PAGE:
The contractors for the design and build of the first stage of the Barton Highway upgrade have been announced.
Project Alliance Agreement will see contractors Seymour Whyte and SMEC partner with Transport for NSW to deliver the first stage.
Deputy Prime Minister and Minister for Infrastructure, Transport and Regional Development, Michael McCormack, said awarding the first-stage contract allowed for vital works to now begin.
“The first stage in the Barton Highway upgrade will see a fully duplicated highway between Murrumbateman and the ACT, adding capacity, easing congestion and enhancing safety for the community,” Mr McCormack said.
“The award of contract means major construction is expected to start later this year, which is great news for commuters travelling between Canberra, Murrumbateman and Yass.
“The four-lane highway will improve safety, reduce travel times and increase freight productivity for the 13,000 motorists using the corridor each day.
“We are investing in our post-pandemic future by delivering lasting infrastructure which will kick-start our economic recovery and benefit Australians for years to come.”
NSW Minister for Regional Transport and Roads, Paul Toole, said the alliance model being used to upgrade the Barton Highway was selected to ensure the program could be delivered faster and more efficiently, delivering benefits to communities sooner.
“We took this same approach on the Newell Highway Upgrade Program, entering into an alliance agreement with the private sector, which is seeing us delivering that program ahead of schedule, while at the same time creating jobs in regional communities,” Mr Toole said.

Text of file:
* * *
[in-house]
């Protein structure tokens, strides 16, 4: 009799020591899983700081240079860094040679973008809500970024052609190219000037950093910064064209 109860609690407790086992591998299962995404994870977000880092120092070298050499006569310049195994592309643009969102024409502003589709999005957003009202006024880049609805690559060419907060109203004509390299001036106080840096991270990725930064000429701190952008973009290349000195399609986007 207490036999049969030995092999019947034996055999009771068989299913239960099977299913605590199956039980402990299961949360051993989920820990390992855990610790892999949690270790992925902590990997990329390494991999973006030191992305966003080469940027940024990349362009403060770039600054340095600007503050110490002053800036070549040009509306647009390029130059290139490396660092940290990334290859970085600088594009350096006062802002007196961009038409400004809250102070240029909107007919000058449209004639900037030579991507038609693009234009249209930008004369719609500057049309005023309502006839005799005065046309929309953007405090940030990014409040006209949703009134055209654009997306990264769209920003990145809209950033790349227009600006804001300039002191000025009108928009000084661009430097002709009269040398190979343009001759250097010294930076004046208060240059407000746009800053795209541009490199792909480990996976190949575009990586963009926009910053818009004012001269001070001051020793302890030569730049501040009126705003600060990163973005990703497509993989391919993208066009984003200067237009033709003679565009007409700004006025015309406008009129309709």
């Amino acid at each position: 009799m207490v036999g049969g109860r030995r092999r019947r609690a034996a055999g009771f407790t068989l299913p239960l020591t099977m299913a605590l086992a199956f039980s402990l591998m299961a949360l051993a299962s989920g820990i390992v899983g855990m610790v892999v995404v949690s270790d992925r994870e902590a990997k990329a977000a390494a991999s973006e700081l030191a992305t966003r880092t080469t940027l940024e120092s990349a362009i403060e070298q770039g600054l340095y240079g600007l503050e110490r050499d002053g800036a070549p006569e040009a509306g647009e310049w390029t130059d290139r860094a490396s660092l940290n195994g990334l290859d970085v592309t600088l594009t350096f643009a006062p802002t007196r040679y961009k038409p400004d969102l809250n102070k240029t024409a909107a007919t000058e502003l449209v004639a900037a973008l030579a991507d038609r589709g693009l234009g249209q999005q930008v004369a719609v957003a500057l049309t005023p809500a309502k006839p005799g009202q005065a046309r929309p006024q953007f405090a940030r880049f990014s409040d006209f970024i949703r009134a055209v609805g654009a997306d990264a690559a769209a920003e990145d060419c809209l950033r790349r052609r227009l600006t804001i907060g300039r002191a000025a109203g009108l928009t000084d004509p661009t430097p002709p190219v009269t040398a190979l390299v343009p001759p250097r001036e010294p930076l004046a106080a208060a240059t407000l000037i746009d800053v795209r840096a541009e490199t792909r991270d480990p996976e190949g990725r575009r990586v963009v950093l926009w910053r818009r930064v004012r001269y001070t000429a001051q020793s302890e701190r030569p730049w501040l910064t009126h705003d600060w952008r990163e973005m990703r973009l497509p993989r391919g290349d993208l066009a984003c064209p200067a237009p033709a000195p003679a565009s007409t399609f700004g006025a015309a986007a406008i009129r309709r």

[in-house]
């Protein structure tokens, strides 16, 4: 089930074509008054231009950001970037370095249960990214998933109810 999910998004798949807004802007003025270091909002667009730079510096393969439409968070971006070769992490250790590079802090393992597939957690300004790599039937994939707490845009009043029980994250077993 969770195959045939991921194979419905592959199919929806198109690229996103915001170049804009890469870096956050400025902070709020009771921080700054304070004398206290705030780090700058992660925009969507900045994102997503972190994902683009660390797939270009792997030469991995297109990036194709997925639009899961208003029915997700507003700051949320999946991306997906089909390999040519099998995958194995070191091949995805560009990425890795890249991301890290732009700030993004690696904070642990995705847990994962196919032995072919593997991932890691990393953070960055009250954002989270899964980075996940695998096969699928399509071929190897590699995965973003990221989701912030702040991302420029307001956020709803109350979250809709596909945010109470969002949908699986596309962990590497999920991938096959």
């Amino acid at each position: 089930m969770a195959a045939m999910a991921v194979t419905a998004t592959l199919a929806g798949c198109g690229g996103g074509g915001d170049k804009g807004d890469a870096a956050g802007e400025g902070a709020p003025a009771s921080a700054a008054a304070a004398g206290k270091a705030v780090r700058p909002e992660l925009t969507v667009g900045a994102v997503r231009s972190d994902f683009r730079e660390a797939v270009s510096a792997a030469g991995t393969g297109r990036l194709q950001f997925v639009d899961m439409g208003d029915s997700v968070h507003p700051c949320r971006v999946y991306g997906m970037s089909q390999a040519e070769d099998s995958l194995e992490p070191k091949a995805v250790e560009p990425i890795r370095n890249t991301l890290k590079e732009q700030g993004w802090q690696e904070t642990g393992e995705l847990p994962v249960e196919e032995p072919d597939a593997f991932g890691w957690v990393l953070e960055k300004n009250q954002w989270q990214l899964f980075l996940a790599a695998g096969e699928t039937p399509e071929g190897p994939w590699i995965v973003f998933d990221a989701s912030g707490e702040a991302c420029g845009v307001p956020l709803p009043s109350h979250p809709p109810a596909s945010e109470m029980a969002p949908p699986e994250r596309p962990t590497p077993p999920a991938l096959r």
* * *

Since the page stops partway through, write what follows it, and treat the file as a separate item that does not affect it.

“The first stage of the Barton Highway duplication is expected to provide about 80 jobs, which shows how serious we are about keeping money and jobs in local economies during these challenging times.”
Australian Capital Territory Senator, Zed Seselja, said as part of the upgrade, state-of-the-art electronic message boards and closed-circuit televisions (CCTV) had now been installed along the Barton Highway and Yass Valley Way.
“The permanent electronic message boards use real-time technology to advise road users of changed traffic conditions, journey times and provide fog detection warnings to help road users navigate changing weather and traffic conditions,” Mr Seselja said.
“CCTV cameras will play a pivotal role when duplication work starts on the highway from the ACT border towards Murrumbateman, feeding live traffic information back to the Traffic Management Centre so electronic signs can be updated quickly.”
Member for Goulburn, Wendy Tuckerman, said Transport for NSW has also released a submissions report summarising all feedback to the Review of Environmental Factors (REF) for the Barton Highway duplication project.
“Thanks to the responses received during the submission period, we have made a key design improvement by adding a dedicated right turn from the highway to Kaveneys Road to improve safety,” Ms Tuckerman said.
“We’re tackling the ACT border to Murrumbateman section first because that’s where the most difference will be made to safety and efficiency in the short term.
“I’m pleased to report the Murrumbateman Village Safety Improvement Project will be completed by the end of this month, making this section of the highway safer for cyclists and pedestrians.”
The Australian and NSW Governments are each investing $50 million on the Barton Highway upgrade project, with a further $100 million committed by the Australian Government, pending further planning.
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